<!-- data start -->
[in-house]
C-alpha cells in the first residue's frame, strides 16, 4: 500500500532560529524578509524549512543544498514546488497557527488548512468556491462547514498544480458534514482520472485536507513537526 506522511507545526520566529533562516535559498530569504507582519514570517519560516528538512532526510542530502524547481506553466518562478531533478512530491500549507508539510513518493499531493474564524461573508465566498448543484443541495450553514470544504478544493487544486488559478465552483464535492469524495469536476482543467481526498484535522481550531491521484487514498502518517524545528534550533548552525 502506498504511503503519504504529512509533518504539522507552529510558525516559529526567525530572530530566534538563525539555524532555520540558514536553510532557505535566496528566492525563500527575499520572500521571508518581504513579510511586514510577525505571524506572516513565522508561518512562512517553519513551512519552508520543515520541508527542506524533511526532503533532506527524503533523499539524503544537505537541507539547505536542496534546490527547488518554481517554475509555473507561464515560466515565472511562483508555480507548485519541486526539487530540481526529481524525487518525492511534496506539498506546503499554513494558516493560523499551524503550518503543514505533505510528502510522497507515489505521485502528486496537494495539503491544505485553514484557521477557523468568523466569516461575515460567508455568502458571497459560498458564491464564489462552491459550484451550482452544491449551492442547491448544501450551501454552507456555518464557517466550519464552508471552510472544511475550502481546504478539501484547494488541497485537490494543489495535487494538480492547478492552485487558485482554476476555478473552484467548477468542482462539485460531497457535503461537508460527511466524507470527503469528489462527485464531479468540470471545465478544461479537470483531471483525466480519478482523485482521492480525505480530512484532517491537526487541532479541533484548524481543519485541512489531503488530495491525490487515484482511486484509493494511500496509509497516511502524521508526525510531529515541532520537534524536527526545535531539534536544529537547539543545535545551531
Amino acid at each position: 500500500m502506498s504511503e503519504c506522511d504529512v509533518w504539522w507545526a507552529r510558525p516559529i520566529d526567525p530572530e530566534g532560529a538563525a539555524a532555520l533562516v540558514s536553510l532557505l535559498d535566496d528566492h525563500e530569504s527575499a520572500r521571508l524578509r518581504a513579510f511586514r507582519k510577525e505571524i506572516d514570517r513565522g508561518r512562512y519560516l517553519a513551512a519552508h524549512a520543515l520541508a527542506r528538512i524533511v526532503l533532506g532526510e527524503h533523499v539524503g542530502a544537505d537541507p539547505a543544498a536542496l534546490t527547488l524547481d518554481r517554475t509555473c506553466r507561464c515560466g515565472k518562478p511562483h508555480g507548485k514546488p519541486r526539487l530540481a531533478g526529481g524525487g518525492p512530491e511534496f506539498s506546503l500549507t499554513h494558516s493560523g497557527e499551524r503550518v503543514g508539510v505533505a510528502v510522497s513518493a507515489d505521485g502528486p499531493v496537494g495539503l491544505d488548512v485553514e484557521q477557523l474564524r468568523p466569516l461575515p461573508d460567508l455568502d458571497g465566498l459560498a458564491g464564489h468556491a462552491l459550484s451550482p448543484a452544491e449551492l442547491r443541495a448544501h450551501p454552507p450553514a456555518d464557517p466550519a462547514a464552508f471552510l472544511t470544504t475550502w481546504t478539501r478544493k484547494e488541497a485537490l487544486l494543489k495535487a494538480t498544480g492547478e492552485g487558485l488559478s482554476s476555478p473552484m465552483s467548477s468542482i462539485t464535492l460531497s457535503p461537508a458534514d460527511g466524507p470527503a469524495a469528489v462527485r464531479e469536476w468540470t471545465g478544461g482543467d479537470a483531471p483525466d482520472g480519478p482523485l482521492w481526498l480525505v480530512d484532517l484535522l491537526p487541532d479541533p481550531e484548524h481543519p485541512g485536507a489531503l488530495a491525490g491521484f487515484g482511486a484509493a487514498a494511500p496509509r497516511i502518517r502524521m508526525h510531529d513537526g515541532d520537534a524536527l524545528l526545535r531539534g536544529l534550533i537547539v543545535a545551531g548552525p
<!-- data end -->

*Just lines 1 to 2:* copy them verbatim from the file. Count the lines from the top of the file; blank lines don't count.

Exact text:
[in-house]
C-alpha cells in the first residue's frame, strides 16, 4: 500500500532560529524578509524549512543544498514546488497557527488548512468556491462547514498544480458534514482520472485536507513537526 506522511507545526520566529533562516535559498530569504507582519514570517519560516528538512532526510542530502524547481506553466518562478531533478512530491500549507508539510513518493499531493474564524461573508465566498448543484443541495450553514470544504478544493487544486488559478465552483464535492469524495469536476482543467481526498484535522481550531491521484487514498502518517524545528534550533548552525 502506498504511503503519504504529512509533518504539522507552529510558525516559529526567525530572530530566534538563525539555524532555520540558514536553510532557505535566496528566492525563500527575499520572500521571508518581504513579510511586514510577525505571524506572516513565522508561518512562512517553519513551512519552508520543515520541508527542506524533511526532503533532506527524503533523499539524503544537505537541507539547505536542496534546490527547488518554481517554475509555473507561464515560466515565472511562483508555480507548485519541486526539487530540481526529481524525487518525492511534496506539498506546503499554513494558516493560523499551524503550518503543514505533505510528502510522497507515489505521485502528486496537494495539503491544505485553514484557521477557523468568523466569516461575515460567508455568502458571497459560498458564491464564489462552491459550484451550482452544491449551492442547491448544501450551501454552507456555518464557517466550519464552508471552510472544511475550502481546504478539501484547494488541497485537490494543489495535487494538480492547478492552485487558485482554476476555478473552484467548477468542482462539485460531497457535503461537508460527511466524507470527503469528489462527485464531479468540470471545465478544461479537470483531471483525466480519478482523485482521492480525505480530512484532517491537526487541532479541533484548524481543519485541512489531503488530495491525490487515484482511486484509493494511500496509509497516511502524521508526525510531529515541532520537534524536527526545535531539534536544529537547539543545535545551531